Methodological individualism is the doctrine that economic or social phenomena are ultimately grounded in individual knowing and choice. Recently numerous collective concepts have been introduced into our thinking about the firm - absorptive capacity, communities of practice, dynamic capabilities, social capital, organizational routines, and so on. As far as we can tell these are neither theoretically nor empirically well grounded. In this talk I consider what might be meant by the statement that 'only individuals can know'. I contrast notions of knowing as having and holding data, or a frame of meaning, or a skilled practice. I conclude that all manner of social entities can know in all respects save that of creating the knwledge that is then known.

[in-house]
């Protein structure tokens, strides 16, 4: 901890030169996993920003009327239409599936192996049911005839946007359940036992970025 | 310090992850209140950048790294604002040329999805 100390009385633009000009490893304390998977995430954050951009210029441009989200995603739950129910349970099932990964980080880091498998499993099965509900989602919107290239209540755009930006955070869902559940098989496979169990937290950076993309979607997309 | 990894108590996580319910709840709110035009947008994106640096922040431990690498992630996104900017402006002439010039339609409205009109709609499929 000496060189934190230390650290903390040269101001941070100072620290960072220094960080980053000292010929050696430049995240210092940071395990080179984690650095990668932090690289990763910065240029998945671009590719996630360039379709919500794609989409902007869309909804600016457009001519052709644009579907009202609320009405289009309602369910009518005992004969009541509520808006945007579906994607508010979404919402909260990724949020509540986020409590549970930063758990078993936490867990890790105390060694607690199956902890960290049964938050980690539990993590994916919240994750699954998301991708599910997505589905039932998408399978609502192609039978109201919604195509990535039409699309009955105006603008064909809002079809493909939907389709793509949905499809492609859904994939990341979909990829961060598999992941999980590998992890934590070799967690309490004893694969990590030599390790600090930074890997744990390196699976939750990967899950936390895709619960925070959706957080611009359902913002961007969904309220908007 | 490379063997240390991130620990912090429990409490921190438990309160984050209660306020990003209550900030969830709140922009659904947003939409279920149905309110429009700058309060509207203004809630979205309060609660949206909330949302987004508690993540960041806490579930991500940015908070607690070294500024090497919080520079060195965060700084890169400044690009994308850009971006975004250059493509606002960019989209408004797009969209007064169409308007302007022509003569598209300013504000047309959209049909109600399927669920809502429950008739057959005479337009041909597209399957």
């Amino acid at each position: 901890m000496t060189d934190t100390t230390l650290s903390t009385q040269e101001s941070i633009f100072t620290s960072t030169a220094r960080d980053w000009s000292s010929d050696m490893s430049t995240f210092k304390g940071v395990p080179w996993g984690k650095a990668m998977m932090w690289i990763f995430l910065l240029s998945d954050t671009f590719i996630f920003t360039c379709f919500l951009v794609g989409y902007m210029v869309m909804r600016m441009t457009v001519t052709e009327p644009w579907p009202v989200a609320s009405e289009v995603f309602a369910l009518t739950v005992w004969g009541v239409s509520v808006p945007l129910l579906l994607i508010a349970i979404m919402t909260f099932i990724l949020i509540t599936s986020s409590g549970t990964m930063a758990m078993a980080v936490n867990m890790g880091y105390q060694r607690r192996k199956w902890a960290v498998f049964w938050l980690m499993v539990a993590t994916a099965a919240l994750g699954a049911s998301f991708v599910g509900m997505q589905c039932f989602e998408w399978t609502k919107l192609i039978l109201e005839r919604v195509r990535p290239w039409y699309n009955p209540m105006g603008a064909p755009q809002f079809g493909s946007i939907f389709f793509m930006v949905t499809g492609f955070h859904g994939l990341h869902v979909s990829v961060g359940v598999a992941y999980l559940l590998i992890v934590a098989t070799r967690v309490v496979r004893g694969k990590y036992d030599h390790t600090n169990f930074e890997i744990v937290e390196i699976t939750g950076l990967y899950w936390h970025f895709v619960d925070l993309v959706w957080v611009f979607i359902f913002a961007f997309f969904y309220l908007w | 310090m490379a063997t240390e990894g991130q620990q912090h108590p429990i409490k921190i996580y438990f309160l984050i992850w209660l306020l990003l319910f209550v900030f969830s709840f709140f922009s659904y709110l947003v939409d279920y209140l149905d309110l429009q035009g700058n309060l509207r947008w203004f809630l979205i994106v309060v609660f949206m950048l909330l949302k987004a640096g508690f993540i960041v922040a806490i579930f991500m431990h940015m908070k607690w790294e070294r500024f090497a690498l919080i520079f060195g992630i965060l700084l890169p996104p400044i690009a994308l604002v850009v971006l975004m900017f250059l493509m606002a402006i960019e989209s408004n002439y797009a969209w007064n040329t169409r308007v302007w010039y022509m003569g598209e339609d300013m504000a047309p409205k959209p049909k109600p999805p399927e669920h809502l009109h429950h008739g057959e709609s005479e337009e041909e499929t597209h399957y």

|Place of Publication||Frederiksberg|
|Publisher||Center for Strategic Management and Globalization|
|Number of pages||15|
|Publication status||Published - Dec 2006|
|Series||SMG Working Paper|